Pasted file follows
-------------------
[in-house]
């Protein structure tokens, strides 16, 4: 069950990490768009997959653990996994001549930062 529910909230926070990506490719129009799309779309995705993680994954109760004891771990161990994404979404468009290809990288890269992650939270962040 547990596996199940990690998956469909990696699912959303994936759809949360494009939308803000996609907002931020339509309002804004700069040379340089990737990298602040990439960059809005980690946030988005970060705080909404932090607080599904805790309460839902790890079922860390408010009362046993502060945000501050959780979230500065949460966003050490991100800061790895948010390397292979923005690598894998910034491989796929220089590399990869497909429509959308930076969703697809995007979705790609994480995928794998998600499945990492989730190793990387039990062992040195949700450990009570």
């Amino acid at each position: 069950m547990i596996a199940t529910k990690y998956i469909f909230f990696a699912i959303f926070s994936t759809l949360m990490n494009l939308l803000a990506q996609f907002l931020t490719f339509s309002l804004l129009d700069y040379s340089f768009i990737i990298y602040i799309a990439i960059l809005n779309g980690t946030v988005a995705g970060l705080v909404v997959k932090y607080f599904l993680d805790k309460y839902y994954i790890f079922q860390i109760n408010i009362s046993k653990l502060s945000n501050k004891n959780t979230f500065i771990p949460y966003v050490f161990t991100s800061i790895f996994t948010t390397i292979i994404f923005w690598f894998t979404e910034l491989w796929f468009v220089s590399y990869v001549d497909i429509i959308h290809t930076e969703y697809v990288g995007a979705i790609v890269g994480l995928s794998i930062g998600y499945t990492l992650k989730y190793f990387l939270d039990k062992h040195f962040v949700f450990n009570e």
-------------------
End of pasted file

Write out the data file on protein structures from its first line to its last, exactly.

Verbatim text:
[in-house]
């Protein structure tokens, strides 16, 4: 069950990490768009997959653990996994001549930062 529910909230926070990506490719129009799309779309995705993680994954109760004891771990161990994404979404468009290809990288890269992650939270962040 547990596996199940990690998956469909990696699912959303994936759809949360494009939308803000996609907002931020339509309002804004700069040379340089990737990298602040990439960059809005980690946030988005970060705080909404932090607080599904805790309460839902790890079922860390408010009362046993502060945000501050959780979230500065949460966003050490991100800061790895948010390397292979923005690598894998910034491989796929220089590399990869497909429509959308930076969703697809995007979705790609994480995928794998998600499945990492989730190793990387039990062992040195949700450990009570």
């Amino acid at each position: 069950m547990i596996a199940t529910k990690y998956i469909f909230f990696a699912i959303f926070s994936t759809l949360m990490n494009l939308l803000a990506q996609f907002l931020t490719f339509s309002l804004l129009d700069y040379s340089f768009i990737i990298y602040i799309a990439i960059l809005n779309g980690t946030v988005a995705g970060l705080v909404v997959k932090y607080f599904l993680d805790k309460y839902y994954i790890f079922q860390i109760n408010i009362s046993k653990l502060s945000n501050k004891n959780t979230f500065i771990p949460y966003v050490f161990t991100s800061i790895f996994t948010t390397i292979i994404f923005w690598f894998t979404e910034l491989w796929f468009v220089s590399y990869v001549d497909i429509i959308h290809t930076e969703y697809v990288g995007a979705i790609v890269g994480l995928s794998i930062g998600y499945t990492l992650k989730y190793f990387l939270d039990k062992h040195f962040v949700f450990n009570e």